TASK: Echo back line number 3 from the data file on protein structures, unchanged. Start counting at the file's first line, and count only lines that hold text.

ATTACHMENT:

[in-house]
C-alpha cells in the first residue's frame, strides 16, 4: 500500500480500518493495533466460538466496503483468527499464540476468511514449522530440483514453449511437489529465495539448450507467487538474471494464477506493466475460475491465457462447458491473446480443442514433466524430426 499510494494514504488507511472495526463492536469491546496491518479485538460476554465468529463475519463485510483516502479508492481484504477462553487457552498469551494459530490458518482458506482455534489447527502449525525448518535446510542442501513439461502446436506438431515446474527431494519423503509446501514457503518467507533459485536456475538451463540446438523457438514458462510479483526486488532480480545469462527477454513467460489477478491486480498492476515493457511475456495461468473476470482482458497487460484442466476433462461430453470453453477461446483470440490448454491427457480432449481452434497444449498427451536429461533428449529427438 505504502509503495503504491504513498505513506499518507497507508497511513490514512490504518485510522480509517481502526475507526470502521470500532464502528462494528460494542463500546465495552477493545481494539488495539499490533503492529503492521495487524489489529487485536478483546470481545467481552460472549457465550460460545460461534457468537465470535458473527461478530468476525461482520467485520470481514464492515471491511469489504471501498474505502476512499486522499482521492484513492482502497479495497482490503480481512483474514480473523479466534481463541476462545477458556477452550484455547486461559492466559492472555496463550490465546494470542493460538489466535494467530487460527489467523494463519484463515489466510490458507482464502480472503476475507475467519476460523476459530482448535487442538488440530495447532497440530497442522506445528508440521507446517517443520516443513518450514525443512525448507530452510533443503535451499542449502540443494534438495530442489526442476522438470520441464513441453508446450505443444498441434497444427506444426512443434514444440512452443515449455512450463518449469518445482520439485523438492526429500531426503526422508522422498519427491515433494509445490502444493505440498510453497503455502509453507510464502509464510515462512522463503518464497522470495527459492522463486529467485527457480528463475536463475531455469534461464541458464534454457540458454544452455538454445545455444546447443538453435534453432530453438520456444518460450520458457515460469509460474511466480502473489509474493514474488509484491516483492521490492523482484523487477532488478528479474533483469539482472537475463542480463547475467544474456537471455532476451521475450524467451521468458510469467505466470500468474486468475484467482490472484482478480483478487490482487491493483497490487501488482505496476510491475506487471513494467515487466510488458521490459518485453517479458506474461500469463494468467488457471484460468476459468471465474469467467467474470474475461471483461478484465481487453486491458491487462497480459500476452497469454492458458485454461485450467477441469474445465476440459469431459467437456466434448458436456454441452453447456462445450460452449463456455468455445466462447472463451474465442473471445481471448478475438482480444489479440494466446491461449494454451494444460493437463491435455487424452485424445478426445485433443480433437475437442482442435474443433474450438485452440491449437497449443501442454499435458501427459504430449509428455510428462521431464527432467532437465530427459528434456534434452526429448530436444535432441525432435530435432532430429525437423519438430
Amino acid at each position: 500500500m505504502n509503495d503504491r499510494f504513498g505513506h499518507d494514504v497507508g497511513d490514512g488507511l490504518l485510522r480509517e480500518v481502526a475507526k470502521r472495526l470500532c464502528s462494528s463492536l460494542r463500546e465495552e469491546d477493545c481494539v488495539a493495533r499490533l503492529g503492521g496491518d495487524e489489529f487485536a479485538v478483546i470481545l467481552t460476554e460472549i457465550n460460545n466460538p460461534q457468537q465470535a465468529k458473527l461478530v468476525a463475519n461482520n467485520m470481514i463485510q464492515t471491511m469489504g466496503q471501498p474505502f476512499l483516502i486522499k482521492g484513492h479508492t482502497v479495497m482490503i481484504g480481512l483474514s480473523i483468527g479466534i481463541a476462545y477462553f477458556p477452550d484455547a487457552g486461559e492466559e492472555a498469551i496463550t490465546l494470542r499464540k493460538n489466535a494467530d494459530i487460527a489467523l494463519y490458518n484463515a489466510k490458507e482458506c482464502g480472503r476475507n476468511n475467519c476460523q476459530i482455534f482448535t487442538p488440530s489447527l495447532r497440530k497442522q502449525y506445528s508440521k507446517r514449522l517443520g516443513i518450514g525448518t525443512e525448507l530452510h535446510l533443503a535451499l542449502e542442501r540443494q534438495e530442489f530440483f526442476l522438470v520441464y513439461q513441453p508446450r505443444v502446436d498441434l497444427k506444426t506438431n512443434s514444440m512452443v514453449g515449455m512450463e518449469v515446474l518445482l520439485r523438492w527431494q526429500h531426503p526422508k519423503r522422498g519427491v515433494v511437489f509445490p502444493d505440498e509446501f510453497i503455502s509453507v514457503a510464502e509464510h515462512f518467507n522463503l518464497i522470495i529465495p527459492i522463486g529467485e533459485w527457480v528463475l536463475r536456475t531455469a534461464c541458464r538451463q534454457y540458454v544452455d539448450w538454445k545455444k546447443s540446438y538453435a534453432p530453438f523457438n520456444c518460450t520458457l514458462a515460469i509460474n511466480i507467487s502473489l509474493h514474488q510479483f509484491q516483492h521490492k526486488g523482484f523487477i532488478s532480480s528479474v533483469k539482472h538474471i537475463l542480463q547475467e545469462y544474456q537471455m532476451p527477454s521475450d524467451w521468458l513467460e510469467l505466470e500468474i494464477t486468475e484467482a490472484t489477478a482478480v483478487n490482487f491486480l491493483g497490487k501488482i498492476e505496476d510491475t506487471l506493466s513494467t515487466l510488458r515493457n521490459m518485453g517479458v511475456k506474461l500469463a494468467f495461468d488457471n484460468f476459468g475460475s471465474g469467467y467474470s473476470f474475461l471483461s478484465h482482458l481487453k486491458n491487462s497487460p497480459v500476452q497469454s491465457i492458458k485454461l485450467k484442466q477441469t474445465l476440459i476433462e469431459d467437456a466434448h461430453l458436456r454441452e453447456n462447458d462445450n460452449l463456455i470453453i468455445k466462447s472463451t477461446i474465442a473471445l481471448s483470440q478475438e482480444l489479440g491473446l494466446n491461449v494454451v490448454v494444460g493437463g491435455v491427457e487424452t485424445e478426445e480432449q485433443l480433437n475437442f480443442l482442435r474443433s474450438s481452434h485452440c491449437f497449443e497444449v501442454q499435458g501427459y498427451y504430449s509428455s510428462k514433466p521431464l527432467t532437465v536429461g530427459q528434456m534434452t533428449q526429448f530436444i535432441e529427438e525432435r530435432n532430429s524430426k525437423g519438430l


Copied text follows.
Amino acid at each position: 500500500m505504502n509503495d503504491r499510494f504513498g505513506h499518507d494514504v497507508g497511513d490514512g488507511l490504518l485510522r480509517e480500518v481502526a475507526k470502521r472495526l470500532c464502528s462494528s463492536l460494542r463500546e465495552e469491546d477493545c481494539v488495539a493495533r499490533l503492529g503492521g496491518d495487524e489489529f487485536a479485538v478483546i470481545l467481552t460476554e460472549i457465550n460460545n466460538p460461534q457468537q465470535a465468529k458473527l461478530v468476525a463475519n461482520n467485520m470481514i463485510q464492515t471491511m469489504g466496503q471501498p474505502f476512499l483516502i486522499k482521492g484513492h479508492t482502497v479495497m482490503i481484504g480481512l483474514s480473523i483468527g479466534i481463541a476462545y477462553f477458556p477452550d484455547a487457552g486461559e492466559e492472555a498469551i496463550t490465546l494470542r499464540k493460538n489466535a494467530d494459530i487460527a489467523l494463519y490458518n484463515a489466510k490458507e482458506c482464502g480472503r476475507n476468511n475467519c476460523q476459530i482455534f482448535t487442538p488440530s489447527l495447532r497440530k497442522q502449525y506445528s508440521k507446517r514449522l517443520g516443513i518450514g525448518t525443512e525448507l530452510h535446510l533443503a535451499l542449502e542442501r540443494q534438495e530442489f530440483f526442476l522438470v520441464y513439461q513441453p508446450r505443444v502446436d498441434l497444427k506444426t506438431n512443434s514444440m512452443v514453449g515449455m512450463e518449469v515446474l518445482l520439485r523438492w527431494q526429500h531426503p526422508k519423503r522422498g519427491v515433494v511437489f509445490p502444493d505440498e509446501f510453497i503455502s509453507v514457503a510464502e509464510h515462512f518467507n522463503l518464497i522470495i529465495p527459492i522463486g529467485e533459485w527457480v528463475l536463475r536456475t531455469a534461464c541458464r538451463q534454457y540458454v544452455d539448450w538454445k545455444k546447443s540446438y538453435a534453432p530453438f523457438n520456444c518460450t520458457l514458462a515460469i509460474n511466480i507467487s502473489l509474493h514474488q510479483f509484491q516483492h521490492k526486488g523482484f523487477i532488478s532480480s528479474v533483469k539482472h538474471i537475463l542480463q547475467e545469462y544474456q537471455m532476451p527477454s521475450d524467451w521468458l513467460e510469467l505466470e500468474i494464477t486468475e484467482a490472484t489477478a482478480v483478487n490482487f491486480l491493483g497490487k501488482i498492476e505496476d510491475t506487471l506493466s513494467t515487466l510488458r515493457n521490459m518485453g517479458v511475456k506474461l500469463a494468467f495461468d488457471n484460468f476459468g475460475s471465474g469467467y467474470s473476470f474475461l471483461s478484465h482482458l481487453k486491458n491487462s497487460p497480459v500476452q497469454s491465457i492458458k485454461l485450467k484442466q477441469t474445465l476440459i476433462e469431459d467437456a466434448h461430453l458436456r454441452e453447456n462447458d462445450n460452449l463456455i470453453i468455445k466462447s472463451t477461446i474465442a473471445l481471448s483470440q478475438e482480444l489479440g491473446l494466446n491461449v494454451v490448454v494444460g493437463g491435455v491427457e487424452t485424445e478426445e480432449q485433443l480433437n475437442f480443442l482442435r474443433s474450438s481452434h485452440c491449437f497449443e497444449v501442454q499435458g501427459y498427451y504430449s509428455s510428462k514433466p521431464l527432467t532437465v536429461g530427459q528434456m534434452t533428449q526429448f530436444i535432441e529427438e525432435r530435432n532430429s524430426k525437423g519438430l